Tuesday, June 12, 2012

The Girl Who Circumnavigated Fairyland in a Ship of Her Own Making blog tour - guest post and UK Giveaway

I'd like to welcome the lovely Catherynne M. Valente to Bookster Reviews today with a fantastic guest post, as part of the blog tour for her book which has been recently released in the UK by Corsair, The Girl Who Circumnavigated Fairyland in a Ship of Her Own Making. I am currently reading and loving the book, and my review should be up soon! Here is Cat's brilliant guest post - I know you'll enjoy reading it as much as I did!



Twelve Words

The Girl Who Circumnavigated Fairyland in a Ship of Her Own Making. It is not the longest title in the history of literature, (that honor goes to Nigel Tomm) but I’ll tell you what, every time I type it, and I’m still typing and still typing and still typing, it feels like the longest to me.  The sequel is hardly shorter: The Girl Who Fell Beneath Fairyland and Led the Revels There. What I have on my hands is a pattern—and I continually give thanks to my cover designers who manage to fit all those words plus my long name and a wyvern on a single book jacket.

So why did I saddle myself and my hardworking graphic designers with a twelve word title?

Well, it started out as a joke.

Fairyland, which is how I tend to shorten the title to save my fingers, began as a book-within-a-book in my adult novel Palimpsest. It is the favorite childhood novel of the protagonist of that work—I wanted to create a book for her that felt like The Wizard of Oz or Narnia or A Wrinkle in Time, but instead of porting the sometimes regressive messages of those books into my own,  give her a children’s text that was about embracing the magical world, not escaping it to get back home as soon as possible.  To amuse, mainly, myself, I drew with broad strokes the feeling of an old children’s novel from the 1910s or 20s: the generic Fairyland rather than the very specific secondary worlds popular in fantasy now, an arch, knowing narrator, a whimsical, wide-eyed style with what would nowadays be considered a high vocabulary. It was meant to be a loving pastiche of those novels—right down to a long, unwieldy title that the current trends of one word titles would reject. (Of course, I had no way of knowing at the time that a new trend was on its way—titles that began with the phrase “The Girl Who” led by Stieg Larsson. Ah well. There is nothing new under the sun.)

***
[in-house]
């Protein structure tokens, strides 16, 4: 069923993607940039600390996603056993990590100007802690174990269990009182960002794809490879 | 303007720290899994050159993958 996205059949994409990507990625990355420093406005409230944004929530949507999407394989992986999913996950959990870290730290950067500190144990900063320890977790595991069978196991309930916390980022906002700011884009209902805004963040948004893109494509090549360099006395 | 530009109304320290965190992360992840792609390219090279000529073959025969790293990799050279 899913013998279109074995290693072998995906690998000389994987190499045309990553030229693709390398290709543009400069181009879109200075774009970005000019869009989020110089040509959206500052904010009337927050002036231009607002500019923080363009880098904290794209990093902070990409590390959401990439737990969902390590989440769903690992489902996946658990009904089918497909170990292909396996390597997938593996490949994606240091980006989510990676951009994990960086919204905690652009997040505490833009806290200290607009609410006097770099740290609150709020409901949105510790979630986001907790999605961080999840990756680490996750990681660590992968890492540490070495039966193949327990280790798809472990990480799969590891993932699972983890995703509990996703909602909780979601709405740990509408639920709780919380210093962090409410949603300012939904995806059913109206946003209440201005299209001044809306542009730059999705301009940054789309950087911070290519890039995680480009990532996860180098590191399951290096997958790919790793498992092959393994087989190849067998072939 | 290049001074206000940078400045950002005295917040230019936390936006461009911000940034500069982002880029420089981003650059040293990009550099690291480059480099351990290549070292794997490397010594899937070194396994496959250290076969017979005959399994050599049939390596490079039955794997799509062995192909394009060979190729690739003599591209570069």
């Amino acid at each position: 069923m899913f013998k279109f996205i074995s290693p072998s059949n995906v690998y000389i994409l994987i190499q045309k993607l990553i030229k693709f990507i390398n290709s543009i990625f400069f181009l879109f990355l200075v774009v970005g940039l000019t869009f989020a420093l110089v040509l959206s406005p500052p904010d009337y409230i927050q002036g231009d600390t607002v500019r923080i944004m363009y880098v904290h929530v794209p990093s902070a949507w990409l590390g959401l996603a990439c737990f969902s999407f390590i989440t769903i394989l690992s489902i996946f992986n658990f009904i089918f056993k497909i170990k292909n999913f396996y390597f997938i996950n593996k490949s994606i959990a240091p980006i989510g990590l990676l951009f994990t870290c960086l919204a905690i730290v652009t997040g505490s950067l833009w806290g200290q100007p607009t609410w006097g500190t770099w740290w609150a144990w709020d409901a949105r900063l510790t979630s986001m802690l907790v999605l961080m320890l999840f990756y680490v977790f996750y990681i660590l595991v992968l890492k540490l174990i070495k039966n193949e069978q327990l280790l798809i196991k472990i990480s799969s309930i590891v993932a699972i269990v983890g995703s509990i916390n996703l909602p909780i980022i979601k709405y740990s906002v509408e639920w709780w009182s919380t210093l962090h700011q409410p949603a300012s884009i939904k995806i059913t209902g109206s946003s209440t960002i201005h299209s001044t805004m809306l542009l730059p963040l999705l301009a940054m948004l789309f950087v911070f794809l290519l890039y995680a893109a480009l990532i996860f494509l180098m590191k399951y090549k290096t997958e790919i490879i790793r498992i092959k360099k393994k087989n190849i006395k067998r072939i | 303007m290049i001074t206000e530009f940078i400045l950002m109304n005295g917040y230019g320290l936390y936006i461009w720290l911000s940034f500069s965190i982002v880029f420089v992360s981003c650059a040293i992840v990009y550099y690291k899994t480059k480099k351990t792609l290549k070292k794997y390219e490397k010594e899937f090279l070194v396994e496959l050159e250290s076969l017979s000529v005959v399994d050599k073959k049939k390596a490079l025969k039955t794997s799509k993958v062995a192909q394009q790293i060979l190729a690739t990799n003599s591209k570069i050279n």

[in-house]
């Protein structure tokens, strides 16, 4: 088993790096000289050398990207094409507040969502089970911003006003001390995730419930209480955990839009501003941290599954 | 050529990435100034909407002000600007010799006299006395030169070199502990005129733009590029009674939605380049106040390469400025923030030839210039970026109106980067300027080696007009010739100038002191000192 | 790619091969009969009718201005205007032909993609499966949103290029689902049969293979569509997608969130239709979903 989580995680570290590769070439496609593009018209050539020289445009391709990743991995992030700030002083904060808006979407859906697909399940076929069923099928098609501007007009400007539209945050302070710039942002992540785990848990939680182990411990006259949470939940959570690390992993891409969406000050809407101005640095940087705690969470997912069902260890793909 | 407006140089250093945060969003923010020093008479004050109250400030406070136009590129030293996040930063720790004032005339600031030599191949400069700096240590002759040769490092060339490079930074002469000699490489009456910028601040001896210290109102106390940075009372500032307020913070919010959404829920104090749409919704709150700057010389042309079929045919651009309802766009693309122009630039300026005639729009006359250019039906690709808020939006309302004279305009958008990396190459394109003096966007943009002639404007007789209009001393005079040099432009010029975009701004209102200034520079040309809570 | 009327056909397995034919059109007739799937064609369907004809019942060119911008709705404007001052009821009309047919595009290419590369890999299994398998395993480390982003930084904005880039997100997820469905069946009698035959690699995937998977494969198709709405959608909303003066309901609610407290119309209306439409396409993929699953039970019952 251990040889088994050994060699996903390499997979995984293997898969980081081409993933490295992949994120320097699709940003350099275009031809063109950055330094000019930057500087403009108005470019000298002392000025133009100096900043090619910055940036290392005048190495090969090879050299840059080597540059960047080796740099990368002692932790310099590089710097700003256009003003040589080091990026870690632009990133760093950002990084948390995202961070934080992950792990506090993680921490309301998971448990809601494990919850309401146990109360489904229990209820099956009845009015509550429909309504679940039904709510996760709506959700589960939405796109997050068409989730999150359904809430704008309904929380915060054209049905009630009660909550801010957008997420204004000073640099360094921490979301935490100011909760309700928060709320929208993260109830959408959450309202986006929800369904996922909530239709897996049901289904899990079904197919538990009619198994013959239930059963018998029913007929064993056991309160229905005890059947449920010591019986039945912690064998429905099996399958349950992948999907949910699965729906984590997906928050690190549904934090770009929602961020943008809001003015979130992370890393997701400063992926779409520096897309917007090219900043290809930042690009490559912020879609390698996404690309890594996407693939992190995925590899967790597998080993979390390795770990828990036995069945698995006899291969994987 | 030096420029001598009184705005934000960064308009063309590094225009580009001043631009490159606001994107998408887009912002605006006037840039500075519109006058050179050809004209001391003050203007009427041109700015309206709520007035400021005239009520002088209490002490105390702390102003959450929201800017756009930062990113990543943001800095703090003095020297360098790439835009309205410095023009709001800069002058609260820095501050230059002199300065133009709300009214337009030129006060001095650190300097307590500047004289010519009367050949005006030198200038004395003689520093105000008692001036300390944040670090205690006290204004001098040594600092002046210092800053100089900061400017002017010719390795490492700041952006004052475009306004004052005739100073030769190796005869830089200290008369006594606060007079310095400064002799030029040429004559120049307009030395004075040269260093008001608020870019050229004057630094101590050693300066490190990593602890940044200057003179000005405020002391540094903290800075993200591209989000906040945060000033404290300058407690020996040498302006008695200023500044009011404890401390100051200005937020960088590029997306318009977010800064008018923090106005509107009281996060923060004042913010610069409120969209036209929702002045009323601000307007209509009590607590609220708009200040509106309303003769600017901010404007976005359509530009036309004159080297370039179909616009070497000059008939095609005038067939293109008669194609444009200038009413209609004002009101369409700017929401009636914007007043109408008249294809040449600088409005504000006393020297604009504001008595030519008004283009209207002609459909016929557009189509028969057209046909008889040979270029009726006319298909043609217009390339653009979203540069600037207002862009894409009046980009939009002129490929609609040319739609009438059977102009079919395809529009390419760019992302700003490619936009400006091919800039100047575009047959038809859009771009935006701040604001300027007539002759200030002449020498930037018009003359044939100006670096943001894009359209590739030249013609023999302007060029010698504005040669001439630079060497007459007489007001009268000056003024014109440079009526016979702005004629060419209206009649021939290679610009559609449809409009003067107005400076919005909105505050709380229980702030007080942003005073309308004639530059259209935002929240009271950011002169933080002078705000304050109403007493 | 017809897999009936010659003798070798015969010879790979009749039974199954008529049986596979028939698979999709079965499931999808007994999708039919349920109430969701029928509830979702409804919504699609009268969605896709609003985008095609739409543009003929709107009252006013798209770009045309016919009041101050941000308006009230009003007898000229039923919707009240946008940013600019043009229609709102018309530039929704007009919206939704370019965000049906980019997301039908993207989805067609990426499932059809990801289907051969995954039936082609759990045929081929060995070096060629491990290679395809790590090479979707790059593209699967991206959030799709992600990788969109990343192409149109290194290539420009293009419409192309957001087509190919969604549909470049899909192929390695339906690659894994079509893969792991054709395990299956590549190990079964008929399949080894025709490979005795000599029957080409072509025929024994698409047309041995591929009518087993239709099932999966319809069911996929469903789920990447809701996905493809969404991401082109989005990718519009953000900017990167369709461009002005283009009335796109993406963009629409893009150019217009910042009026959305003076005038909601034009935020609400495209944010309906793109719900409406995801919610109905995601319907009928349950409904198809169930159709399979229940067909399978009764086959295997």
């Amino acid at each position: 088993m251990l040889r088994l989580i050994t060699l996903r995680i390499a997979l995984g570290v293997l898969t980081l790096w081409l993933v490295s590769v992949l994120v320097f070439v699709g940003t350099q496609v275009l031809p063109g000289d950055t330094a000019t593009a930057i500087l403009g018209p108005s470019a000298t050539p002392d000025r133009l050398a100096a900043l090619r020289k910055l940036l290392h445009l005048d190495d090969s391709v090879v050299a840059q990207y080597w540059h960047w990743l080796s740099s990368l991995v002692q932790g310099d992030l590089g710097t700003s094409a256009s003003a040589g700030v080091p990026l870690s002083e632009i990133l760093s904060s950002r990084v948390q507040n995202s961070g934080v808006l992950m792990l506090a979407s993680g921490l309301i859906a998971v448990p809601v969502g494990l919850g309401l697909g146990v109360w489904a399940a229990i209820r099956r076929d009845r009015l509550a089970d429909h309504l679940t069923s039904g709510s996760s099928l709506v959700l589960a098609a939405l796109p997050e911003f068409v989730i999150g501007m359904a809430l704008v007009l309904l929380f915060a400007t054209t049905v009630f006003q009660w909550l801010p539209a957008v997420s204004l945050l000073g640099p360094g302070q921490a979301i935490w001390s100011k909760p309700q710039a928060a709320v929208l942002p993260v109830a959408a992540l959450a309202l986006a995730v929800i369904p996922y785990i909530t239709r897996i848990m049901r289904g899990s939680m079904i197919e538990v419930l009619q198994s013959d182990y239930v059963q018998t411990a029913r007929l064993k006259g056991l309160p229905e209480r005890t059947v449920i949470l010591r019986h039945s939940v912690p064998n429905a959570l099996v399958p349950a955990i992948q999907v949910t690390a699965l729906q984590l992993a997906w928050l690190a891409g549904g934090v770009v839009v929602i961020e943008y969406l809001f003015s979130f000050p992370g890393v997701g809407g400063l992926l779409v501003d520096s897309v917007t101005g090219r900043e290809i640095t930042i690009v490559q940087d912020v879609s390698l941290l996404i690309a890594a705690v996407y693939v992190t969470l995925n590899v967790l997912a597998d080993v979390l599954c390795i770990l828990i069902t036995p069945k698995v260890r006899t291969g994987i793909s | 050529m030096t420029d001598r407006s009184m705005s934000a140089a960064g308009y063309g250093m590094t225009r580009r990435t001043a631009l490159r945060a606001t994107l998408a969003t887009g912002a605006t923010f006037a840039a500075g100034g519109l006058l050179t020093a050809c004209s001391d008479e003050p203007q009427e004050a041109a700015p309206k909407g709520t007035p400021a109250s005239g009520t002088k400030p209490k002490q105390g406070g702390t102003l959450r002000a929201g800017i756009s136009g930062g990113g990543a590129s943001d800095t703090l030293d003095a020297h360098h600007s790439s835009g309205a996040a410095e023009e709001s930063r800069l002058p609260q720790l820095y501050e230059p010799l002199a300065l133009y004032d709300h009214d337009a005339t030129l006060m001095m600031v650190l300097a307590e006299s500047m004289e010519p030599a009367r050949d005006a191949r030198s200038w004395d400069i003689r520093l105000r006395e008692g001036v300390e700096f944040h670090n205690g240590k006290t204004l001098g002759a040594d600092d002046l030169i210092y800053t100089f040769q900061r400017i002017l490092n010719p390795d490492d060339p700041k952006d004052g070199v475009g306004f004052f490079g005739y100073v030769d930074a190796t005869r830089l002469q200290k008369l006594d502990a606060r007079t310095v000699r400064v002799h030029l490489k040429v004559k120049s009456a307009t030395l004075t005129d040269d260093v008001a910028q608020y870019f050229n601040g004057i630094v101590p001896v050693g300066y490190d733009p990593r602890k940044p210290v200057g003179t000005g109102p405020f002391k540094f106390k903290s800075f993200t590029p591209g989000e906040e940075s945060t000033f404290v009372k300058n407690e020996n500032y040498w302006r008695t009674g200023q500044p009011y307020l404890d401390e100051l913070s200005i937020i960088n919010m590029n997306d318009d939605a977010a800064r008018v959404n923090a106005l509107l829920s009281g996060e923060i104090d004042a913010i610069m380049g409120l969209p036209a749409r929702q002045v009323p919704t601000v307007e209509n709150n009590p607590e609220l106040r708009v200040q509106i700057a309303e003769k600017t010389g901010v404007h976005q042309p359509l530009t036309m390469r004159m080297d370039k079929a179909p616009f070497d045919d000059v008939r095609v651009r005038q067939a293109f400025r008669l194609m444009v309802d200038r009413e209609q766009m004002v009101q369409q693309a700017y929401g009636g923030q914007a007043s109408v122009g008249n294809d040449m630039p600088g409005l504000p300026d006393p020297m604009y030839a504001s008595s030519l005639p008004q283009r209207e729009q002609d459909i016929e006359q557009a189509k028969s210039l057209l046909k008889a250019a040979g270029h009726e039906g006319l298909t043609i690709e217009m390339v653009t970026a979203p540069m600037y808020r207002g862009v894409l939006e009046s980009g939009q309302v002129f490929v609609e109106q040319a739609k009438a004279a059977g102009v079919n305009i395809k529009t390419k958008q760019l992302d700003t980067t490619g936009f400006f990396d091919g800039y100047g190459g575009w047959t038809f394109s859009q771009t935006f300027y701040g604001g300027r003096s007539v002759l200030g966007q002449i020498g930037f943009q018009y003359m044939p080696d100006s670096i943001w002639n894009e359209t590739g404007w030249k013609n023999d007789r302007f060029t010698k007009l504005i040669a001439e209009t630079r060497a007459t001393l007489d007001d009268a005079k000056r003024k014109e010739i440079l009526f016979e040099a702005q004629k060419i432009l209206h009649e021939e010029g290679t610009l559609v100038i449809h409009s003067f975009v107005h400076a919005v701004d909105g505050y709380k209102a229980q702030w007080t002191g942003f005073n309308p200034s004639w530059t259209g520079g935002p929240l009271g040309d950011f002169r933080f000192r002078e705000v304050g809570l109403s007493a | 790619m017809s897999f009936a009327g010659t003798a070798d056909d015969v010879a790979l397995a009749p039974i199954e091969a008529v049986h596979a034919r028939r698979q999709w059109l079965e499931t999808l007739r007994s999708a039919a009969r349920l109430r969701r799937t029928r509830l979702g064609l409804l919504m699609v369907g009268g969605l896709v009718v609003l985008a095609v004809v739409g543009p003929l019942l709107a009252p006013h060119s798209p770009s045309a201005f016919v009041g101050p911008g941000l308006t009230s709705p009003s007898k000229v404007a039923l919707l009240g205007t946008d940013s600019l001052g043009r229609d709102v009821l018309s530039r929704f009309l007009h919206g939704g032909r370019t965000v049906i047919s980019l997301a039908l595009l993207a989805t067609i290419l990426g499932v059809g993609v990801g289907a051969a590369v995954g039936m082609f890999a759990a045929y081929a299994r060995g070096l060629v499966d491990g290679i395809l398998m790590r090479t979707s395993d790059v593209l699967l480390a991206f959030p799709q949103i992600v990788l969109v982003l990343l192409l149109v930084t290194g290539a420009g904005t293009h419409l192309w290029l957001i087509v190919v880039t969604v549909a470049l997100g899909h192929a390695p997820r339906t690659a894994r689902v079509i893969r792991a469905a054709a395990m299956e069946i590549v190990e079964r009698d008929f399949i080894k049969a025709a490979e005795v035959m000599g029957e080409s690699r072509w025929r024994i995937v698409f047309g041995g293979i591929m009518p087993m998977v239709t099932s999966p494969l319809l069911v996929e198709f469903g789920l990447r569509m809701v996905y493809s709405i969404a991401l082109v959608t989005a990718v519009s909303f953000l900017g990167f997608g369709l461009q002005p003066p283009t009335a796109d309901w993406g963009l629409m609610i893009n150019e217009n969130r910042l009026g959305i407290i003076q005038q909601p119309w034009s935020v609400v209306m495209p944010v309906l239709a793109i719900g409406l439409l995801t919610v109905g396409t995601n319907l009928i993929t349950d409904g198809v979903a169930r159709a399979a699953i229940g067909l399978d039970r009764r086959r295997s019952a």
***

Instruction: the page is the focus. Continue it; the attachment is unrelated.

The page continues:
As my original intent did not involve ever writing or publishing Fairyland (the author is identified as H.F. Weckweet in Palimpsest), I didn’t think much about such a crazy title—many things an author commits in text simply amuse the author. I don’t think I really expected anyone to say “A HA! This is a pastiche of pre-WWI children’s novels!”

But as happens when you deal with fairies, the world had other plans. Fairyland became a viral juggernaut when I began posting it online and a great success in print, and now I’m stuck with my twelve-word title. But the funny thing is, people tell me all the time that they bought the book because of the title, that they love knowing so much about the story right up front, and the anticipation formed by reading and wondering when the circumnavigating is going to kick in. The novel quite literally does what it says on the tin, and I like being so bald with my literary intentions. It’s a challenge to come up with new ones (Fairyland is a five book series at the moment) since there’s really no formula to it other than long, active verb, conjunction, secondary clause. It’s like a puzzle. I’m working on the third book right now and I have pieces of a title but it hasn’t quite come together yet.